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The 50/30/20 Rule

You might feel confused or intimidated when it comes to budgeting. I know—it can feel like a lot at first. And on top of it all, there are so many different ways to budget. How do you pick?

Let’s dive into one popular method out there: the 50/30/20 rule. We’re going to talk about what it means and how it works—and see if it’s the best way to budget for you.

What Is the 50/30/20 Rule?

This budgeting plan first showed up in 2005 in a book called All Your Worth. It was originally named the 50/20/30 rule—but you’ll see it called the 50/30/20 rule more often. This budgeting method divides your spending and saving into three categories: needs (50%), wants (30%) and savings (20%).

50% Needs

We all have needs. And some of us think we need more than others. But needs in your budget are all the things that would majorly affect your life if you dropped them: food, utilities, shelter, transportation, health insurance, day care, and the minimum payments on all your debts.

You need to pay for those things, so they fall into this section.

30% Wants

You guys, read this carefully: Wants aren’t needs.


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And we all know this—in theory. But when we start dividing things into budget categories based on wants versus needs, the lines can get real fuzzy.

Wants still affect our lives, but not like a need. We can do without wants (even if it’s uncomfortable).

The 50/30/20 rule says to spend 30% of your take-home pay on the stuff that improves your standard of living. This includes unlimited data plans, eating out, and new clothes—what some people call the fun stuff.

Hmm. . . So 30% of your income can go to the things you want, even if you’re drowning in debt or have an empty savings account? Something’s off here.

20% Savings

The savings category in the 50/30/20 rule covers a lot: retirement investments, emergency fund savings, and any extra debt payments above those minimum payments.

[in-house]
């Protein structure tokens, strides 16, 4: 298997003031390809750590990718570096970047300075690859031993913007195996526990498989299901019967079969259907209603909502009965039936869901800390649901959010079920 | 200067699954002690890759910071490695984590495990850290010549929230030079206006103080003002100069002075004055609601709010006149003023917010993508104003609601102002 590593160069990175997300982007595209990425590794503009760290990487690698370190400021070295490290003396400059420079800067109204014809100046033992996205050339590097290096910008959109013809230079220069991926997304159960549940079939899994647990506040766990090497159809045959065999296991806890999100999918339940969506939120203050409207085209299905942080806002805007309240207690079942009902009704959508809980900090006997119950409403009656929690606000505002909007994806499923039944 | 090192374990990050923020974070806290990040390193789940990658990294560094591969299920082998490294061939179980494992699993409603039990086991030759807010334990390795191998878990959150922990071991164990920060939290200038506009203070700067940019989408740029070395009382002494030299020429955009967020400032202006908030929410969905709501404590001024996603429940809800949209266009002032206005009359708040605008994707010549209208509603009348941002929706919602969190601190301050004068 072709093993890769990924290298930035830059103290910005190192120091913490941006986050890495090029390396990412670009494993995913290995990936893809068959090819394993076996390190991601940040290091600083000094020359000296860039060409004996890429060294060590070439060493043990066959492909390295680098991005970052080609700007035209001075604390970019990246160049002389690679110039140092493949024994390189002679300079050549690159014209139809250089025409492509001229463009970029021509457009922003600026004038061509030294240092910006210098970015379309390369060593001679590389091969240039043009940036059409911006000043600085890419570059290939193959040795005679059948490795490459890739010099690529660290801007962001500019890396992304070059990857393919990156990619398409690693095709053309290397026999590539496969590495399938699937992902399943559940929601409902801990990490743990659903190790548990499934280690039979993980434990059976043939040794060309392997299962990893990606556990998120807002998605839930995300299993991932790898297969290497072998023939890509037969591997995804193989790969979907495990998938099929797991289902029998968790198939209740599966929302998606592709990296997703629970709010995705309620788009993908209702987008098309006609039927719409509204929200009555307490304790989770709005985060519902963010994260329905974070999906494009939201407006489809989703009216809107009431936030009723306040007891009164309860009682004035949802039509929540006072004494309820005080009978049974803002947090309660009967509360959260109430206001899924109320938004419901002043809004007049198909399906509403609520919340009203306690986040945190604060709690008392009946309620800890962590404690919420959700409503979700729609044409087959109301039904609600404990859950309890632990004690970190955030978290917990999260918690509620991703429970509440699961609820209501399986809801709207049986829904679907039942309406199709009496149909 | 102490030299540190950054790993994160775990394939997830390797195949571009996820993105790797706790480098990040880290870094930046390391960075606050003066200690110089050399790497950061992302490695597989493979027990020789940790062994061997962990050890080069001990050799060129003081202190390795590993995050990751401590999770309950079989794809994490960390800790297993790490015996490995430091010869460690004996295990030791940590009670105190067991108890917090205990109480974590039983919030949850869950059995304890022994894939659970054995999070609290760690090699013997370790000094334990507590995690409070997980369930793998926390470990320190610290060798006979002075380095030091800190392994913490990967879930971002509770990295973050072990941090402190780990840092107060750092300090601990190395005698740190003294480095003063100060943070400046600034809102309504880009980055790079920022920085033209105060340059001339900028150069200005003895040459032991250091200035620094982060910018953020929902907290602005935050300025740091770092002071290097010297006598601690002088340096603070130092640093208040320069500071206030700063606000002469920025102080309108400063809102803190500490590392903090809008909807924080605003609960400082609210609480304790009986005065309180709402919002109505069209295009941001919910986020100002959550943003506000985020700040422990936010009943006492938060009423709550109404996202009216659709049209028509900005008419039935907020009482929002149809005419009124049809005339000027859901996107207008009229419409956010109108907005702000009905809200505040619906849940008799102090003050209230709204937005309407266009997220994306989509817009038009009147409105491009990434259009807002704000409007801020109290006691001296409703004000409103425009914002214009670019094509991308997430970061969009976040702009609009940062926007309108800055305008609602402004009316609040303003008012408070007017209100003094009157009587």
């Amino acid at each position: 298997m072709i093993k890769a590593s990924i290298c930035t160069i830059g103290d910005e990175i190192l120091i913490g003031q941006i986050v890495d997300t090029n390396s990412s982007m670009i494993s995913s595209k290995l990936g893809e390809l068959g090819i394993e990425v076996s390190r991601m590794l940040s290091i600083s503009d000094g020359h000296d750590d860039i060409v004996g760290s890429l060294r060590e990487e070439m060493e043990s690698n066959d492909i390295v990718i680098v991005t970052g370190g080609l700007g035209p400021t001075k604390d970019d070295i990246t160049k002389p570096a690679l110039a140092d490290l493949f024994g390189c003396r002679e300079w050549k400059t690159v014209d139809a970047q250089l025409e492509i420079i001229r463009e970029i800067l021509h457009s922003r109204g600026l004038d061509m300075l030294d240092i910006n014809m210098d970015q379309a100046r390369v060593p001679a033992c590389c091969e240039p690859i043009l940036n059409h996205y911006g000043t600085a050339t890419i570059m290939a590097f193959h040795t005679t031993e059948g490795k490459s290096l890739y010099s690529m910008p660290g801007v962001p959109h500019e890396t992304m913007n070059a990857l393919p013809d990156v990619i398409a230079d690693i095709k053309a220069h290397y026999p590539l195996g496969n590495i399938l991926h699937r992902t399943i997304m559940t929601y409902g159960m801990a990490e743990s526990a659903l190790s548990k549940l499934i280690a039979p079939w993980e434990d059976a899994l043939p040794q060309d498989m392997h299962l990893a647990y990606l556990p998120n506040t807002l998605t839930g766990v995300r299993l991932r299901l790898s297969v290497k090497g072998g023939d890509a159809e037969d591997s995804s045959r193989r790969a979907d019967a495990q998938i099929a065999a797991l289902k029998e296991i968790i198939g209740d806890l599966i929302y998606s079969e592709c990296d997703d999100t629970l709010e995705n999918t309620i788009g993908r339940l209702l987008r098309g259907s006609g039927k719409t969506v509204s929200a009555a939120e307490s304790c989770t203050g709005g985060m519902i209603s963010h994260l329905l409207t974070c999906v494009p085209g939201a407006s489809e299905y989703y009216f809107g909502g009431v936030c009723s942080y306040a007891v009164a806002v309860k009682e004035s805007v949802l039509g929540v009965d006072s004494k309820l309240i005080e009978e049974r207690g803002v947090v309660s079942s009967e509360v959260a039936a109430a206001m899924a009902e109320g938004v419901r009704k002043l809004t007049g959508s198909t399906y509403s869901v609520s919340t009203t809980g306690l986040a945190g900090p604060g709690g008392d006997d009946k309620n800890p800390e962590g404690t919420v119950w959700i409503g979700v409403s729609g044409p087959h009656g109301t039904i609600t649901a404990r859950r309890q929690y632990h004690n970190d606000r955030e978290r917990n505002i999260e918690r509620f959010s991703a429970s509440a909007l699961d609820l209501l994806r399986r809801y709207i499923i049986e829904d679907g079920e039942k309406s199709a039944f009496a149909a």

That’s just 20% of your income to get you feeling safe and secure with money for today, tomorrow, and down the line in retirement. And you’re working on all three at once.

Okay, so you can probably tell by now that I have some problems with the 50/30/20 rule. Let’s talk about why.

What's Missing From the 50/30/20 Rule?

So, on the upside, the 50/30/20 rule gives you percentages that make it easy to decide where your money goes. That makes it seem simple, right? Here’s the problem: Those three percentages stay the same no matter where you are in life. Whether you have a mountain of student loan debt or you’re debt-free and investing in retirement, you’re stuck with 50/30/20.

And that’s not how it should be. Your budget should live and breathe with you. It should adapt to your stage of life.

Listen: Your motivation to win with money isn’t just about math. It’s about behavior—and you’ll have to change your behavior to get moving on your goals. That means you can’t spend 30% of your income on wants if you’re in debt. You have to cut down on extras so you can focus on what you really need. The 50/30/20 rule is just way too focused on wants. And that kind of thinking keeps you from ever getting ahead with your money. You might have to make sacrifices in your budget right now, and that’s okay. It’ll all be worth it in the end.

Your budget should reflect your reality and where you're right now—not fit into some blanket percentage category.

The 50/30/20 Rule vs. the Zero-Based Budget and the Baby Steps

So, if I don’t think you should use the 50/30/20 rule, what budgeting method do I recommend? The zero-based budget. When you use the zero-based budget alongside the Baby Steps, you’ll be so focused on your goals and progress that nothing will stop you.

Okay, let’s define a zero-based budget. It’s when all your income minus all your expenses equals zero. And I love it.